Wednesday, March 01, 2006

Purchase on a List

There is something inside of some people that makes them desire money and the things that can be purchased with money. Most people, the financially rich and the financially poor, the Christian and the non-Christian, believe that more money in their bank account will mean more happiness in their life. Despite what Jesus and Scripture have to say about money being a deterrent to Kingdom of Heaven matters, most people still place a high value on financial wealth. Despite what some people know to be true about money, they still have a desire in their heart for more money.

From 1992 until 1994, I had the opportunity to work as a Real Estate Appraiser in Southern California. It was a period when interest rates were dropping, home sales were increasing, and many other home owners wanted to refinance their mortgage and lower their payments. During this period, I appraised homes in all areas of Southern California from the poorest parts of Central Los Angeles and Riverside to the wealthiest parts of Palos Verdes, Malibu, and South Orange County. This experience allowed me to observe people in the complete range of financial situations who owned or wanted to own houses.

I think many of my observations would surprise a whole lot of people. From my observations, the people who owned the big houses weren’t any happier than the people who owned the small houses. Often times though, the people who lived in the multi-million dollar properties were downright miserable. Not all, but a good percentage of these wealthy home owners did nothing but complain from the time I met them and started appraising their house until the time I completed my appraisal and left. Some of the complaints were about money matters and some of the complaints were about other life matters from ungrateful children to poor lawn and pool service. If money buys happiness, why would these people in the big houses be so miserable?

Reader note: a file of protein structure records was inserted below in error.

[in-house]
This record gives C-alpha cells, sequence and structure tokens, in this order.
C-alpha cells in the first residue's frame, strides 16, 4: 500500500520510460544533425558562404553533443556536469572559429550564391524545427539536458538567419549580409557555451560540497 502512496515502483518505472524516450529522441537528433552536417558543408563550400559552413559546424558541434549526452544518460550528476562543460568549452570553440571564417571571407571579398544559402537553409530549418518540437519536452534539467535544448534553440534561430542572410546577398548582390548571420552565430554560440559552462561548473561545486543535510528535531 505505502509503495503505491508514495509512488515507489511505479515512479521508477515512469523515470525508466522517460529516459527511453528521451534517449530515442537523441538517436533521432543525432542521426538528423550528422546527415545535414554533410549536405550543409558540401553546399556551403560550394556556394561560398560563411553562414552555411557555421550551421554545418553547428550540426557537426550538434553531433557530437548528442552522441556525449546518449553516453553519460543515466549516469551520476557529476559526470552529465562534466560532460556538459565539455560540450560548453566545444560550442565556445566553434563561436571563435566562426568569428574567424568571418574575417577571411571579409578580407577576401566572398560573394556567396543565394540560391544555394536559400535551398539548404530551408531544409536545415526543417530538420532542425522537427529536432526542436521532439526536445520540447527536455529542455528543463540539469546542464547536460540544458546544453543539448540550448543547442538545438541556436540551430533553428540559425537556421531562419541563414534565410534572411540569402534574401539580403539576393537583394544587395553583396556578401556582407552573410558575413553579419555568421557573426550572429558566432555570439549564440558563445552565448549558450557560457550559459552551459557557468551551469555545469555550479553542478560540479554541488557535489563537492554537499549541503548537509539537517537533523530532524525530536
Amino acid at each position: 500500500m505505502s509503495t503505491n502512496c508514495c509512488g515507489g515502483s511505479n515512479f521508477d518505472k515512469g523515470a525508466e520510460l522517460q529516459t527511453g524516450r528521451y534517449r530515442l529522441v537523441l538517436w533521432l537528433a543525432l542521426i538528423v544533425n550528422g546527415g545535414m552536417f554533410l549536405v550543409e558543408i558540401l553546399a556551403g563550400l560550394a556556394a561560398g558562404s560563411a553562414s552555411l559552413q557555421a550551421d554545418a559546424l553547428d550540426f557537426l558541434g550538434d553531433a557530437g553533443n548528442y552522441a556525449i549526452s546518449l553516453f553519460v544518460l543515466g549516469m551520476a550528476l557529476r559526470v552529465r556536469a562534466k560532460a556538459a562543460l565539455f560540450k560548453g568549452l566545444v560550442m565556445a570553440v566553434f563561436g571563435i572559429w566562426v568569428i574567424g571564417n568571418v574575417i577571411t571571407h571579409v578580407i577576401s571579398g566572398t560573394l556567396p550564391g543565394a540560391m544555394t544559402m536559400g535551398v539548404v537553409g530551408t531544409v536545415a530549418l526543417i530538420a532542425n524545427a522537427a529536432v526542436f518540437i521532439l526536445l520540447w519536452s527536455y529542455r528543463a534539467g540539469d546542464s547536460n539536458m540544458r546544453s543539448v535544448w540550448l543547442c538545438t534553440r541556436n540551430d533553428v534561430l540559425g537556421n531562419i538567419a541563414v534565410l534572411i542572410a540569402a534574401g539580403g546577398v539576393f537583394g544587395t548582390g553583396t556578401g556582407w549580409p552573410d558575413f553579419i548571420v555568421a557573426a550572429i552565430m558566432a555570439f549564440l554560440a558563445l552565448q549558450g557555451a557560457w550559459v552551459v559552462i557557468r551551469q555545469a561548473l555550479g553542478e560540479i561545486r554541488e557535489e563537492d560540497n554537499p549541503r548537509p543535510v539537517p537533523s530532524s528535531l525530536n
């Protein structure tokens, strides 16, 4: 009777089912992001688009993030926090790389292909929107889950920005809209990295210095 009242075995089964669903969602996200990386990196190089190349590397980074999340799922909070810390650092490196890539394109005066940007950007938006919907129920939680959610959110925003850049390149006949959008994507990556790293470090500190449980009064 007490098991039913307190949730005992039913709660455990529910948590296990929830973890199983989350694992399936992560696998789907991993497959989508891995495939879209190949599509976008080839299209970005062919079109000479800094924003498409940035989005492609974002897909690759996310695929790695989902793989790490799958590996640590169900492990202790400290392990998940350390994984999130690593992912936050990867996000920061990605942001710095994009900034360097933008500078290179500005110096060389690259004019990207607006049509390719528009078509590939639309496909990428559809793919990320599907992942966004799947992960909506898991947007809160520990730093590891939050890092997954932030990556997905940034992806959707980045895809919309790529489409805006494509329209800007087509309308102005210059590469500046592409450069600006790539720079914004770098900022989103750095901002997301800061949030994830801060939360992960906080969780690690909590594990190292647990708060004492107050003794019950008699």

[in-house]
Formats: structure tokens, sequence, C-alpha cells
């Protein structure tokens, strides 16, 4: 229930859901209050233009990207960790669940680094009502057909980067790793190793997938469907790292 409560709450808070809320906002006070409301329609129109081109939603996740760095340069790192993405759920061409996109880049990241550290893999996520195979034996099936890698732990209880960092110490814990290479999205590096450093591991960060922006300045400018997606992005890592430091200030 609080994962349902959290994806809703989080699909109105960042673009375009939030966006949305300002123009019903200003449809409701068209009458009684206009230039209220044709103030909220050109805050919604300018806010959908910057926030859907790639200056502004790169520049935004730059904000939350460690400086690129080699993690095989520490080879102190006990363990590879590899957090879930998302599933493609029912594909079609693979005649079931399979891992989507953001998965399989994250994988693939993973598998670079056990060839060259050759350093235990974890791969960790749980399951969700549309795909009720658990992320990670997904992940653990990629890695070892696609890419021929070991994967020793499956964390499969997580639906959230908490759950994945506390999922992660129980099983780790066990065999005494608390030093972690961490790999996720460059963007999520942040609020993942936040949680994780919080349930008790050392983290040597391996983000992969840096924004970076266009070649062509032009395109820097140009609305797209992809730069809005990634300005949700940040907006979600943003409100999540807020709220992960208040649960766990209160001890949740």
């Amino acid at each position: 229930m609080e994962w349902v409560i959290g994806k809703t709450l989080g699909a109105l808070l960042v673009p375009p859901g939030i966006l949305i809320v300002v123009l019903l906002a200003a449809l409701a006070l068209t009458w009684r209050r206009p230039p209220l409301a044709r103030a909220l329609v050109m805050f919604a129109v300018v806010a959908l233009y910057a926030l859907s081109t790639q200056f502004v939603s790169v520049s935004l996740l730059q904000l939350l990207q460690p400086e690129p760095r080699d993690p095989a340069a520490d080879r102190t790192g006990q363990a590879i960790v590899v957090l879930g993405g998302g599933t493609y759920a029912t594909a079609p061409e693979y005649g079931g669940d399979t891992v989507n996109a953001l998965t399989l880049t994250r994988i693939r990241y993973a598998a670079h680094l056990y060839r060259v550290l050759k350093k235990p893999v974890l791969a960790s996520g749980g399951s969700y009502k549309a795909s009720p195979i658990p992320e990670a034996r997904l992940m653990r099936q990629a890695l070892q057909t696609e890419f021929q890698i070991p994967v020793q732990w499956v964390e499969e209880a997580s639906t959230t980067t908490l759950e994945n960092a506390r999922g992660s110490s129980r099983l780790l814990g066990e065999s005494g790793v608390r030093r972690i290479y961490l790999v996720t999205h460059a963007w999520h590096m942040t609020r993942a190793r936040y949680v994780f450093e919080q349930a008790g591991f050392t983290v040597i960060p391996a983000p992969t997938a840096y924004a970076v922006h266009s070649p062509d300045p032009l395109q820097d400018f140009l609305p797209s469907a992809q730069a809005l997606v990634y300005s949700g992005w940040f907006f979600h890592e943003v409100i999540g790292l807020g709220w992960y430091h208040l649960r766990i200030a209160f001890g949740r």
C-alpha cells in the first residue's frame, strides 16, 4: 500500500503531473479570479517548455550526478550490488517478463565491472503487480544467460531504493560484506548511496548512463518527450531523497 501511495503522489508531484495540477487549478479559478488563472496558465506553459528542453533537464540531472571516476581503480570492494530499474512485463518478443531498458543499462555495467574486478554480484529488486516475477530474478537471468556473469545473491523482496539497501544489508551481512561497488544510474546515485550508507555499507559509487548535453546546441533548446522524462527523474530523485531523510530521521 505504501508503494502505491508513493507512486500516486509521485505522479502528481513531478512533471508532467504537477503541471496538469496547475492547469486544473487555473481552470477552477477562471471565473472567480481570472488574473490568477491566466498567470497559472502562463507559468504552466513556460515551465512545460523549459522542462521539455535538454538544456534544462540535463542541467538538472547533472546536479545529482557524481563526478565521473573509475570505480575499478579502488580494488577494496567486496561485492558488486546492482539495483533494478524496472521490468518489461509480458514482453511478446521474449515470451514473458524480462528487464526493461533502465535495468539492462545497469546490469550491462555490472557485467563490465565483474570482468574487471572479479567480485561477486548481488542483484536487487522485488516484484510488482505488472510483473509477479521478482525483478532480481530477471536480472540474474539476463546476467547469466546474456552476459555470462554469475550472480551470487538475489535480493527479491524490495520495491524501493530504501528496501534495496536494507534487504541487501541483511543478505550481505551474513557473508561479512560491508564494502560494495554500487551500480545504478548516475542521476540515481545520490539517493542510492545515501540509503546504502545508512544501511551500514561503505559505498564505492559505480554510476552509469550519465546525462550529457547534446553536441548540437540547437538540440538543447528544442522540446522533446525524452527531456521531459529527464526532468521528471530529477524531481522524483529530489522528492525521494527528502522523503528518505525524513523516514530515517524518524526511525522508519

From my observations, people with the small houses took just as much pride, and sometimes even more pride in home ownership than the people with the big houses. I can’t count the number of times a girl or boy in Riverside or Central Los Angeles would make sure I saw their immaculately cleaned closet-sized bedroom or how many times I walked into a house in Palos Verdes where an eight hundred square foot bedrooms was filled with junk and trash. If money buys dignity, why were these people in mansions so undignified?

I can tell you however, from my experience as a Real Estate Appraiser, there was a difference between the financially wealthy and the financially poor that was almost universally true. The people with the small houses in bad neighborhoods almost always treated me with more respect and more kindness than the people in the big houses in the good neighborhoods. The people in the small houses appreciated how I was able to help them lower their payments while the people in the big houses considered me as just another entity that could be bought with the money in their bank account.

My experience as an appraiser makes me wonder if the financially poor need the help of the financially rich, or perhaps in reality, it is the other way around. In many cases, it is the financially rich who are truly the “least of these brothers of mine.” My experience as an Appraiser makes me wonder if those who contribute and support some charities consider charitable donations just another purchase on their list.

My next post will be an open letter to the financially rich on behalf of the financially poor.

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